Congratulations, you got into the college of your dreams. It's an accomplishment, and something to be proud of. Unfortunately, it could also be the beginning of your financial downfall.
When you open the acceptance letter, you probably don't picture what happens a few years later when you're a college graduate saddled with student loans. Many people don't do the math to figure out whether a degree from a pricey and prestigious school will pay off in higher enough earning power to justify the added expenses.
Thinking that way may feel like pre-emptively raining on your own parade, but it's something a lot of people wish they had done. Nearly three-quarters of Americans with student loan debt (74%) "wish they had done more to minimize the burden of their student loans" according to the new Student Lending Survey released Citizens Bank.
Talk about it
The biggest issue may be that students and their parents don't talk about the consequences of taking on student loan debt. In fact, 53% of those surveyed believed that they would have incurred less debt if they had talked with their parents sooner. Of course, many don't have the talk because (according to 61% of respondents) their parents "don't have a full grasp" on what paying for college is like today.
"As students and parents prepare for the college journey, thinking about how they're going to pay for their education is overwhelming and is weighing on them," said Citizens Bank President of Consumer Deposits and Lending Brendan Coughlin. "Students need to have a plan before they start their college career, weighing their financing options so they can choose the plan that best meets their needs."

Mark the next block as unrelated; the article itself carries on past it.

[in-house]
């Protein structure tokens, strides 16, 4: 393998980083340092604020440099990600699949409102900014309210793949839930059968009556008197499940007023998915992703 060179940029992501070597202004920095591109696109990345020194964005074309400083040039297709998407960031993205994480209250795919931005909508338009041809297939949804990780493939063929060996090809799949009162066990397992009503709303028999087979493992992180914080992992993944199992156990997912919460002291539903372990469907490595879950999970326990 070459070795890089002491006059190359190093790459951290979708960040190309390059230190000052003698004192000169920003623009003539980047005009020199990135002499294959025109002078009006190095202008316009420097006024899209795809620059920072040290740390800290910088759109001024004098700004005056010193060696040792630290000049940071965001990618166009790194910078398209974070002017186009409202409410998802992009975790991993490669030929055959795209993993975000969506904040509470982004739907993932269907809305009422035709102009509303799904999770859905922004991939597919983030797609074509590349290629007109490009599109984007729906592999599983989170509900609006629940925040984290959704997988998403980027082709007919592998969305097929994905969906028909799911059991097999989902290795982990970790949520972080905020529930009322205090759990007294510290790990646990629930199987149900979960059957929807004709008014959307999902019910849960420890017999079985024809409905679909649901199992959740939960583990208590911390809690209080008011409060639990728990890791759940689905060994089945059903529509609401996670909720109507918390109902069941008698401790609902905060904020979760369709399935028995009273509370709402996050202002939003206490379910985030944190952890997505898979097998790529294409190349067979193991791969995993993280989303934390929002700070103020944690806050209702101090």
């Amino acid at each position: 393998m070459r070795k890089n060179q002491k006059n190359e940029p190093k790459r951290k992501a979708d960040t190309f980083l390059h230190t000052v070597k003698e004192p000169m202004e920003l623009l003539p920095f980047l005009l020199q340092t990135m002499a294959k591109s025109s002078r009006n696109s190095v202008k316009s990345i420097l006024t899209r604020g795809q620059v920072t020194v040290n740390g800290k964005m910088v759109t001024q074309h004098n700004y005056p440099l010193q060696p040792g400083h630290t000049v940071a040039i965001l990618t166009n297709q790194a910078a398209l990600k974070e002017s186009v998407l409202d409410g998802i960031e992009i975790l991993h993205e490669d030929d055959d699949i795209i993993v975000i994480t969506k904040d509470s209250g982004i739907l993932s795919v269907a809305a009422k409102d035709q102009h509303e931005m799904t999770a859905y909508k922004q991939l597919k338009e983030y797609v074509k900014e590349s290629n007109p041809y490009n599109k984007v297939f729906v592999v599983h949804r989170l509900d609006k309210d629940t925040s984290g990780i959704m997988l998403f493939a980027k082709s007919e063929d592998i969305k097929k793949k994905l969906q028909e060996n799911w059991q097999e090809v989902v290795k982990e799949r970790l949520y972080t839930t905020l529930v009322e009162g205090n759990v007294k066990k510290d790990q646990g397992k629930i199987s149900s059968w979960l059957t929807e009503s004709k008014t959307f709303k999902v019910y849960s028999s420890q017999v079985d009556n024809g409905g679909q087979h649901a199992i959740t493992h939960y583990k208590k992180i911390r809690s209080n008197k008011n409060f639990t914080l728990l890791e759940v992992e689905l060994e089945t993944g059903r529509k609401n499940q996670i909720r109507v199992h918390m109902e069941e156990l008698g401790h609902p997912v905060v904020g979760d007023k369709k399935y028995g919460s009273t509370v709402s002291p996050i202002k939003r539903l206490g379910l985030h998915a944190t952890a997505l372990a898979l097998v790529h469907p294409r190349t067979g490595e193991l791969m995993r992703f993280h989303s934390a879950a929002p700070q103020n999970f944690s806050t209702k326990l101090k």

Hindsight is 20/20
Students heading to college soon can learn from the mistakes of those who came before them. The survey showed the top advice respondents would give to themselves if they could go back in time:
- Prioritize paying off student loans as soon as possible (43%)
- Spend time to fully understand student loan options (41%)
- Have more conversations on educational financing with experts (33%)
- Attend a less expensive college (29%)
- Refinance student loans to get a lower interest rate (26%)
"Although the education financing process may seem overwhelming and stressful for students beginning their college journey, not fully understanding the impact of the college they choose and resulting student loan debt for life after graduation is far worse," Coughlin said.
What can you do?
Parents have a responsibility to discuss the harsh realities of life with their children. When it comes to student loans, that means working through the options and considering whether the better long-term choice might be going to a less expensive school or doing two years at a community college in order to save money.
The average 18-year-old does not think about how student loan debt may impact his or her ability to get a mortgage in a decade. A graduating high school senior may also not think about how student debt can rob them of choice down the road, as they may not be able to take the job they want due to the need to pay back their debt.
These aren't fun discussions, because sometimes they mean telling your child what they want isn't what they should have, even if it's technically possible. That, unfortunately, is a responsibility parents should be embracing, because their vigilance could literally change the course of their child's life.